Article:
How to stop ticking boxes – the secret revealed (part 3 of 3)

How to stop ticking boxes

(This is last part of a 3-part story. Catch up with what happened earlier: part-1 and part-2)

So it turned out that bringing out the best in people and helping them realise their potential was my calling all along. I had always wanted to make a difference in the world by “helping people”. My career in Medicine facilitated that to some extent, but something did not sit right with me, despite trying out multiple specialties or working within different teams. The occasional tears of frustration, disempowerment and disillusion during my five years as a doctor were a sign of swimming upstream. I loved and cherished the “helping patients” part but it was apparent that the rest of the “system” was in conflict with my values.

It is wonderful if Medicine is your true calling and gives you joy and fulfilment more often than not. Congratulations if you look forward to getting out of bed in the mornings to do what inspires you! Congratulations if you are happy with your work-life balance and feel completely in control of your life! There are many doctors out there who are less fortunate and Medicine is just a job, a status, a reliable source of income or a way to prove something to the relatives, friends or even the society.

It took some courage to listen to the Voice inside and to decide to start all over again and this time to create the life of joy, meaning and purpose. Once the decision was made, I started noticing that my health began to improve and a sense of inner peace followed. A huge weight came off my shoulders. I could finally breathe. At the same time, the prospect of transitioning into the great unknown petrified me.

Like many professionals who are outwardly extremely competent and relatively financially successful, inwardly I was unsure about my own decision-making capabilities and confidence to make a new venture work. I yearned to take the bold step out of my box-ticking role and into a new world filled with passion, purpose and possibilities. Just before my job interview, I decided that Management Consulting just wouldn’t do it for me. I wanted to remain in a helping profession to facilitating changes that would bring greater joy, fulfilment and empowerment in other people’s lives. I never lost the connection with my life-long dream of “making a difference in the world”.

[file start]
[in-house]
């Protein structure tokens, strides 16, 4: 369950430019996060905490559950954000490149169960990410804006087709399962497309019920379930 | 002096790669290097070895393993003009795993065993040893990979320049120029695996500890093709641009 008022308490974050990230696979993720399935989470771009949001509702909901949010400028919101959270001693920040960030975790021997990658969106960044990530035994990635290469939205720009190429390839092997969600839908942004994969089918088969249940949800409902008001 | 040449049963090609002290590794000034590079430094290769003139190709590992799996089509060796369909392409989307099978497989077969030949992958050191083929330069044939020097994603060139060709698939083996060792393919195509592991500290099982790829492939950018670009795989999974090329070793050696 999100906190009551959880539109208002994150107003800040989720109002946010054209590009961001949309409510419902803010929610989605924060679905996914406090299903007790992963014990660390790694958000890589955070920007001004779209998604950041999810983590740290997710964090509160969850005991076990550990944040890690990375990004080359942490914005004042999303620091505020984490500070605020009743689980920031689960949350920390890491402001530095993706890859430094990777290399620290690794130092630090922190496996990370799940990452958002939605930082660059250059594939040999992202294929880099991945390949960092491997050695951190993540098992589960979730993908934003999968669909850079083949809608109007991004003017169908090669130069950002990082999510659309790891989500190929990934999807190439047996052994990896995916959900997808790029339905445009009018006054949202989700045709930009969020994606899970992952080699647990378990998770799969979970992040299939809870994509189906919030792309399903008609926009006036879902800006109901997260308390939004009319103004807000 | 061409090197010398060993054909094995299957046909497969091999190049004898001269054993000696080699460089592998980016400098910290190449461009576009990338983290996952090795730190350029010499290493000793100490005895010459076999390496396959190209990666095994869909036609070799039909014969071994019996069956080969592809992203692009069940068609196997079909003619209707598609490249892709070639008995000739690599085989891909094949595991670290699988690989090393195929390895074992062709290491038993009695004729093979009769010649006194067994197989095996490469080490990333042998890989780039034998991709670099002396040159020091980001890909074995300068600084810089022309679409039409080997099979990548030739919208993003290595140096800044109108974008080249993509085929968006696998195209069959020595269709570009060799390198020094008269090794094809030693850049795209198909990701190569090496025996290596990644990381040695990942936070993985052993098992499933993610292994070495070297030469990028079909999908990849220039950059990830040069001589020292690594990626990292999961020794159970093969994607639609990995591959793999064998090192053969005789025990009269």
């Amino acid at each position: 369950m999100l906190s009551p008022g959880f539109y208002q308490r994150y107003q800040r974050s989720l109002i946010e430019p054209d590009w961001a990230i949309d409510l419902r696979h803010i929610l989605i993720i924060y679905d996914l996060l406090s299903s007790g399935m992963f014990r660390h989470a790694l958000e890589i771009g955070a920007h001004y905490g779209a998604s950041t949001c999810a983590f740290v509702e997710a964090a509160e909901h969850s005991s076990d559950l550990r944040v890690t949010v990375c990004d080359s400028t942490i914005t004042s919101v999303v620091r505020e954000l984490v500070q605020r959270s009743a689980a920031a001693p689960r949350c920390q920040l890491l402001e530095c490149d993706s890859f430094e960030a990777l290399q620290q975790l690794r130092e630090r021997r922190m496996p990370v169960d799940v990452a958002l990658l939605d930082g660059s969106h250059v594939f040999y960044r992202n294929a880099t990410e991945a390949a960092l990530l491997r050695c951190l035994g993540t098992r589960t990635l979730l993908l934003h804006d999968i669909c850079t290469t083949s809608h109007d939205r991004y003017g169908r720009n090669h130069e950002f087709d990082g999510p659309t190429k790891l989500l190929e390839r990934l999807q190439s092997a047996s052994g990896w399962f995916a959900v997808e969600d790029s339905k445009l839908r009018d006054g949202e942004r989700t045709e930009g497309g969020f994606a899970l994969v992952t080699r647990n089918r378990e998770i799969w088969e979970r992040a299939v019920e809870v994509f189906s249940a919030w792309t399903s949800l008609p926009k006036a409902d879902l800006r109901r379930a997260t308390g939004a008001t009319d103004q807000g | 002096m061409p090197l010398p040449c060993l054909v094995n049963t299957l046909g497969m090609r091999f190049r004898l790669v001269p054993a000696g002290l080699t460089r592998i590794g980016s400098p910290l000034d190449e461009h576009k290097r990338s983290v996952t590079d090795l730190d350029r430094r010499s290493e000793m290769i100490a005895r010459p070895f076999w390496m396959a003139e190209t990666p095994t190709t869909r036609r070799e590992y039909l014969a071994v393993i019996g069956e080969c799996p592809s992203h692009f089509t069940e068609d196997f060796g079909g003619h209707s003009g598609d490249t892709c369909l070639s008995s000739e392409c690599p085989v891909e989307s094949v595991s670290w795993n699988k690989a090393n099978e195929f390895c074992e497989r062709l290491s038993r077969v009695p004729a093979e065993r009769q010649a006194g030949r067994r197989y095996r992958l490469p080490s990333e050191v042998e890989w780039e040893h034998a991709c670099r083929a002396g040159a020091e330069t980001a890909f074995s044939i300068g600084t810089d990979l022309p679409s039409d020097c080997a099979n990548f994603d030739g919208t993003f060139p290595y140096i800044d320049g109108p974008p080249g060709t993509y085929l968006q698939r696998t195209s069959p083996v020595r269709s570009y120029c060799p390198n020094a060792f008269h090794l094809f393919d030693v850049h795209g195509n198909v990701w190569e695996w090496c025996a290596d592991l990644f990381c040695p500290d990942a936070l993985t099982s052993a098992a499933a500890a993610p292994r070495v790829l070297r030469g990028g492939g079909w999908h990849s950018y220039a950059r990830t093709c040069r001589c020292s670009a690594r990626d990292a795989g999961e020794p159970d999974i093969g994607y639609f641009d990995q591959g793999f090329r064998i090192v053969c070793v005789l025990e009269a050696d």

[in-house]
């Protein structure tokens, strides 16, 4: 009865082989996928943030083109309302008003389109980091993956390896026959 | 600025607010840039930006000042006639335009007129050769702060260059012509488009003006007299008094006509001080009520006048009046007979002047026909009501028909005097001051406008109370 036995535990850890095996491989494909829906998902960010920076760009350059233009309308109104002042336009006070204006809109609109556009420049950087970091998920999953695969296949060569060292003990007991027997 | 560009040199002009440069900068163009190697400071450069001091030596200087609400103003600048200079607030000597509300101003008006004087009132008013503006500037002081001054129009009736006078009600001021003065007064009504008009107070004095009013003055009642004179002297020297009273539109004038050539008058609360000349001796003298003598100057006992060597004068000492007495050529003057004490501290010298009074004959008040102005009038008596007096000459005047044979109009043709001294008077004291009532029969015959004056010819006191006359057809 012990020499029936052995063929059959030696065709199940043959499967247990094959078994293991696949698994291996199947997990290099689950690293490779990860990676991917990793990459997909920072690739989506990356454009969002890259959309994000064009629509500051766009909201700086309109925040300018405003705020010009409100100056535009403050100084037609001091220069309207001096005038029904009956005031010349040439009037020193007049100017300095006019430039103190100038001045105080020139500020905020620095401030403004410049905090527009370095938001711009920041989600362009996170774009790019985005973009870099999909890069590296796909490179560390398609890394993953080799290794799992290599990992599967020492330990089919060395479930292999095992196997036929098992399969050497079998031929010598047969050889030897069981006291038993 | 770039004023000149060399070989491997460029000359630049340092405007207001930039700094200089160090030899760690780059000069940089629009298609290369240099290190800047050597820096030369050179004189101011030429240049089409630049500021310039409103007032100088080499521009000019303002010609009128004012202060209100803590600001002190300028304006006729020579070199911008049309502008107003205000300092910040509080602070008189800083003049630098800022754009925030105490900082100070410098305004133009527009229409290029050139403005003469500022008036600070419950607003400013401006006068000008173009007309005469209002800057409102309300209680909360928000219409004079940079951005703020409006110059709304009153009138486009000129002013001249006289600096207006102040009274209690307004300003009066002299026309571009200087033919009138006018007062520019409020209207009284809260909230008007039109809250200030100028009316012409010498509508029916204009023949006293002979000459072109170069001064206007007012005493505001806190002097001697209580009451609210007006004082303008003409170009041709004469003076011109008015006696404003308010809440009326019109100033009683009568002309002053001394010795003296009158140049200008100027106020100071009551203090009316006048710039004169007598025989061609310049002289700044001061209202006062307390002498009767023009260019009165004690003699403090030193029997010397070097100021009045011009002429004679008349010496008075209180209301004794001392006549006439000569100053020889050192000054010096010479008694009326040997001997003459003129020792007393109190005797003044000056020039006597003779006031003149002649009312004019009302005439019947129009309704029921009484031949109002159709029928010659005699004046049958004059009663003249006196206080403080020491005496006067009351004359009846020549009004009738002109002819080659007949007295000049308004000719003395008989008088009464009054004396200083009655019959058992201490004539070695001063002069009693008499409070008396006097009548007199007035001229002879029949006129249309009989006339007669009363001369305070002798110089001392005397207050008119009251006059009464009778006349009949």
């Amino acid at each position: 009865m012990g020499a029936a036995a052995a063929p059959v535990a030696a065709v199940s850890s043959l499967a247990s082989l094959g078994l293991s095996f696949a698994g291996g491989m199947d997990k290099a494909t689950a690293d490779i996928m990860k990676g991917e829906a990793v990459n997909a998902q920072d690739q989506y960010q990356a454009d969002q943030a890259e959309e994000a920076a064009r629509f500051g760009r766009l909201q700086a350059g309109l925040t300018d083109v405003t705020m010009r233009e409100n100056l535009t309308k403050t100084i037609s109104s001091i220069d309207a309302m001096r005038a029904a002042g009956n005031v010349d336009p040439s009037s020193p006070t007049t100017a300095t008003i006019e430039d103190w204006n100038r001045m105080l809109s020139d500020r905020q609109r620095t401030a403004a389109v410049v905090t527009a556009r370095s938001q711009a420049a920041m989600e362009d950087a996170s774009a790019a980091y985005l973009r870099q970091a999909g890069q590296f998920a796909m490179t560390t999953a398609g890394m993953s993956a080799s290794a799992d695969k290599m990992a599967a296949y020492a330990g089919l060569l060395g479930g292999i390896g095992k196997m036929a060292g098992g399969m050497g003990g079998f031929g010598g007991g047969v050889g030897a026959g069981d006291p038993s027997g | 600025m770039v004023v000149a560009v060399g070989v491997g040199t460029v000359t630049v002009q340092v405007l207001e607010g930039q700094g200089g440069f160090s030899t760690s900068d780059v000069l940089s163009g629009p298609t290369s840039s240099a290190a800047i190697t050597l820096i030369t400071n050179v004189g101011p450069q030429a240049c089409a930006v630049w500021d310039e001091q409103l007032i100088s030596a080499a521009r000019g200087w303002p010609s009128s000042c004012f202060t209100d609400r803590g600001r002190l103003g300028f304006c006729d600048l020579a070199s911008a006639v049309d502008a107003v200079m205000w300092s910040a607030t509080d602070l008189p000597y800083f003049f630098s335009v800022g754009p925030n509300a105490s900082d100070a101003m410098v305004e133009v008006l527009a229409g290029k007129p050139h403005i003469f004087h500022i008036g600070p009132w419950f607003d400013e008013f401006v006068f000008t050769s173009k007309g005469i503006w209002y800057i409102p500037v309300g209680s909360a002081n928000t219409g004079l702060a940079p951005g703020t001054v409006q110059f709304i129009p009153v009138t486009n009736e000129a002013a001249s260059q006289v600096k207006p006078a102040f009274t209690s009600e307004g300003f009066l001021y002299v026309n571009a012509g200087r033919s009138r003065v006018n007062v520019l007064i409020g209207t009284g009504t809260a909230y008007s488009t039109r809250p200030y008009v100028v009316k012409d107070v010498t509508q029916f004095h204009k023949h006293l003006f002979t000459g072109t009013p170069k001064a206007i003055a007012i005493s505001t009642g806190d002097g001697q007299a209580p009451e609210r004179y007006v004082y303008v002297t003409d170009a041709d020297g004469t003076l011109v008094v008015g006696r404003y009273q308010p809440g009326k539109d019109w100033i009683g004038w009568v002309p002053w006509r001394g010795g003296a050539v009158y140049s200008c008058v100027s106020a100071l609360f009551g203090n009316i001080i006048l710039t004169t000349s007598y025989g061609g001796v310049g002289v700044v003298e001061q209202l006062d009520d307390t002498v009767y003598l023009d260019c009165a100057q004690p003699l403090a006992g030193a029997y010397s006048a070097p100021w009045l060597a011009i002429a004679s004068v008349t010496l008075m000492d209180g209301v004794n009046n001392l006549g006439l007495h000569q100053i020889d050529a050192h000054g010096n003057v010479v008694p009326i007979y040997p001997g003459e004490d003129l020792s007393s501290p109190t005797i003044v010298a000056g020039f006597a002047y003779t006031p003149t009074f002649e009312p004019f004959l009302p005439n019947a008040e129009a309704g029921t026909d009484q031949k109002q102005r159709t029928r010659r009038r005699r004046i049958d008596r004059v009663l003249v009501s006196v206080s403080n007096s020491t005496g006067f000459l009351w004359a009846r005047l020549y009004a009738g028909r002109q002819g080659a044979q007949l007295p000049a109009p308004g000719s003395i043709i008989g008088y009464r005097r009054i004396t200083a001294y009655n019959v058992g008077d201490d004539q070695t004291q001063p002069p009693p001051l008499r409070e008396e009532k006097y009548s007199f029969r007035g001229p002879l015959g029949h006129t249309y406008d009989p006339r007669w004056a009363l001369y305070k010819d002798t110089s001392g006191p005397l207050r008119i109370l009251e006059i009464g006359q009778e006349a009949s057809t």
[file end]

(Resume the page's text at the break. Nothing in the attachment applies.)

The “Person Specification” for my ideal role was something that would nurture my soul and inspire the heart, a role that would allow me to rekindle the long-lost creativity. The big question was where to begin looking for options, reassurance and support. “Should I find a mentor? Should I speak to my Educational Supervisor? (and if so, should I do it before or after giving a resignation notice?)”

The Secret Revealed

The truth is that without changing the systems around us, in the end of the day it is up to each one of us, as individuals, to choose to create a better life for ourselves. There will be a lot of – often conflicting – advice from the well-wishers. Everything you need is within you, so listen to your heart.

So how does one begin to tune in to this ‘inner voice’ and create clarity in life and at work? The answer, thankfully, was both incredibly simple and gratifyingly effective: find a trained, qualified and experienced career coach – OR – do what I did and become one.

Coaching – Eh?